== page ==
Sunday, July 24, 2011

Made in New York

It's been stick to the pavement, fry an egg on your dashboard, Afreeecahh hot in New York City for the past week. Last night I ventured out of my self-imposed hibernation in the air conditioned indoors to visit a close friend and fellow mixed dreamer, educator and activist, Rita. Walking down Amsterdam Ave toward Broadway last night, merengue blasting from open parked cars, folks perched on their respective stoops and street corners, humid air smelling vaguely of something rank, fried and sweet all at the same time, fire hydrants raining down the streets and kids, men, women--young and old jumping into the spray, I got that feeling I always get when I'm back home, feet slapping quickly against the pavement, moving, always moving... That feeling that I am part of the mass of bodies in movement, the steaming concrete (which itself seems to breathe), the hard lines and rough edges above and below me, the gritty air and the unrelenting syncopated rhythm of the city. Among the many things Rita and I talked about during my visit was exactly why New York made us feel this way. Why NY feels more like "home" than any other place?
If there were a map of NYC and we were all dots on it, all the dots would be moving and buzzing around. We're a city of transience. I just don't think that happens everywhere else. -Rita Kaman

For the mixed and multicultural, finding place and belonging can be a struggle- no big there. Though I mostly grew up in the suburbs of Staten Island (the forgotten borough of NYC), I remember being surrounded by Latino, African, South Asian and Caribbean folk in Jamaica, Queens and even later in Staten Island growing up in predominantly white spaces, but where white identity was tied to great pride in being Italian, Irish, Russian, Armenian etc. I went away to college, have traveled extensively both at home and abroad and it's more than just the fact that I grew up here. In New York, my identity and all that I am seems to make sense. The "uniqueness" of my own life but a thread in the fabric, part of the millions of interwoven identities and narratives of migration, change, process and formation that make the city a home for the transient, a place for the liminal, those existing here and there and yet all the while staking claim and setting roots deep in the here.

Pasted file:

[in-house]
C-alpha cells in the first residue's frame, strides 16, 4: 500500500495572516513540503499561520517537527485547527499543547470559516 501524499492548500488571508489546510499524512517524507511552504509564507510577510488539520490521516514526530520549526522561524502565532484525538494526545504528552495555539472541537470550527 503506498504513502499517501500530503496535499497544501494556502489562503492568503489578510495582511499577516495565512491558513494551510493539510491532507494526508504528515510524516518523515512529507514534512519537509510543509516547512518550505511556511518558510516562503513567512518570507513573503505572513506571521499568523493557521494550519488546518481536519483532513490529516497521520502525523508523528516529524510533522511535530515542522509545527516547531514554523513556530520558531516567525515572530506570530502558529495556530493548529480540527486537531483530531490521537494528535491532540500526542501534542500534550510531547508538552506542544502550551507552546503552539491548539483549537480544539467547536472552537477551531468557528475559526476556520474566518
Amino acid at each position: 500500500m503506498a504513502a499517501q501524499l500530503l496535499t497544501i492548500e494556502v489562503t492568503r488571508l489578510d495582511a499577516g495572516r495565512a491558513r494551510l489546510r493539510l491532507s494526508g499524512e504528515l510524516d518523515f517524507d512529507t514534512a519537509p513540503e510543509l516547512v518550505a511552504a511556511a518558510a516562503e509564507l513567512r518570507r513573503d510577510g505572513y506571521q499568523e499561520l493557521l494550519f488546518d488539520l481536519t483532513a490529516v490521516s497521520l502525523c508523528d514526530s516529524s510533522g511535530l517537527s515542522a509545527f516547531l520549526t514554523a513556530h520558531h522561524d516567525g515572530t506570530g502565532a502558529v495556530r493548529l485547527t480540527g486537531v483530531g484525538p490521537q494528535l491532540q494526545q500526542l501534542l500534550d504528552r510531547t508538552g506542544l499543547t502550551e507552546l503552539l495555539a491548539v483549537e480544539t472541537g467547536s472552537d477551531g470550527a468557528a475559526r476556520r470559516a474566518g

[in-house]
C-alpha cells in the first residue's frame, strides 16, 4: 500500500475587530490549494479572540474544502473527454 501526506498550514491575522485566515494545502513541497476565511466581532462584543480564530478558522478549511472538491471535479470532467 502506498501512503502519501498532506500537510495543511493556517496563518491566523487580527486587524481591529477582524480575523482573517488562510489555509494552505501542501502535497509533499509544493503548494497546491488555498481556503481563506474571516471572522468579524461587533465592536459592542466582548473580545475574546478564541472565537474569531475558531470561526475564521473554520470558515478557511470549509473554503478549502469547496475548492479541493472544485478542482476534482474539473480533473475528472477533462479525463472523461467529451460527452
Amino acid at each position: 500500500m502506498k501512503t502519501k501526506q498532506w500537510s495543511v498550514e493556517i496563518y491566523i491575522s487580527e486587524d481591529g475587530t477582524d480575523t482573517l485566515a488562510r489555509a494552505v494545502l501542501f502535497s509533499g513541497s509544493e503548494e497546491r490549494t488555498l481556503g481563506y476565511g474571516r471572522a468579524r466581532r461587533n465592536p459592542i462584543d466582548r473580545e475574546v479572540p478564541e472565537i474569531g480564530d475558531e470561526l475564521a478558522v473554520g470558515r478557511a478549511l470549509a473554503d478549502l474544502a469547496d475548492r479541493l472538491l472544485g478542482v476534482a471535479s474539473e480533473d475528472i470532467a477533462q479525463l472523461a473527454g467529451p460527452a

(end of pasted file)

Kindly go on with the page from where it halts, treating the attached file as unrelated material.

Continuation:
In diverse places like SoCal, I often feel uneasy with just how vast and yet disconnected all the parts of the city are (I call the NYC subway the Great Equalizer). I guess on a more personal note I'm uneasy with how Caribbean identities, black identities don't often fit into conceptions of latinidad, or how latinidad doesn't quite fit into understandings of blackness out west. And it makes sense Cali, has had a different history. That simple understanding of the mixed nature of latinidad and blackness is something that I see reflected in my own family, but also all around me in NY with Puerto Ricans, Dominicans, Trinidadians, Jamaicans, Bajans, Guyanese etc. Even within the African American history of New York you see that intersection in Brooklyn, the Bronx, Harlem and Washington Heights, decades of living, loving, struggling and yes even conflict between African American, Caribbean and Latino folk have left a distinct mark on race relations in the city. The city is segregated and divided along racial and class lines like all cities and the gentrification of historically black neighborhoods has already changed the face of communities across the city.
So let's not get it twisted. This is not just an I Love NY and there's no place on earth like it ramble. The specters of violence, racism, post 9-11 trauma, Islamophobia, xenophobia, police brutality, racialized and sexualized violence, gentrification, poverty, hunger, homelessness and straight-up down and dirty NY crime as old as the city itself continue to loom large.  And no, this is no multicultural utopia or mixed-race mecca. But it is my home. 

My love of NY and reflecting on how my life here has provided challenges but also valuable opportunities to navigate and understand my own identity and that of those around me, I got to thinking about how region and geography play such a critical role in identity formation. A great deal of scholarship and discussions around mixed issues has historically had a West Coast leaning. And indeed, the multiracial movement and much of the major organizations, events, scholars and activists are based in California. This leaning can tend to privilege a specific set of experiences, identities and even socioeconomic issues. But my time working at Oberlin-- OHIO, of all places, where I saw more mixed people, couples and families in two years than I had in 22 years of living in New York or living in Europe (a veritable Petri dish of multiculturalism and immigration in the 21st century) challenged me to think about the different forms mixed identity and multiculturalism writ large take on nationally and transnationally. In addition, being a part of the Other Tongues Anthology and reading the experiences of women from both Canada and the U.S. also prompted me to ask how does the conversation around these issues change? What do things look like from the distinct places in which we stand?  What makes home? What creates a sense of place and belonging?

 It still amazes me that when I am away from New York, the angles of me cry out for the subways, the impolite service industry and the streets teeming with cultural insanities.-Staceyann Chin from "No One Cared If I Kissed Girls" in Other Side of Paradise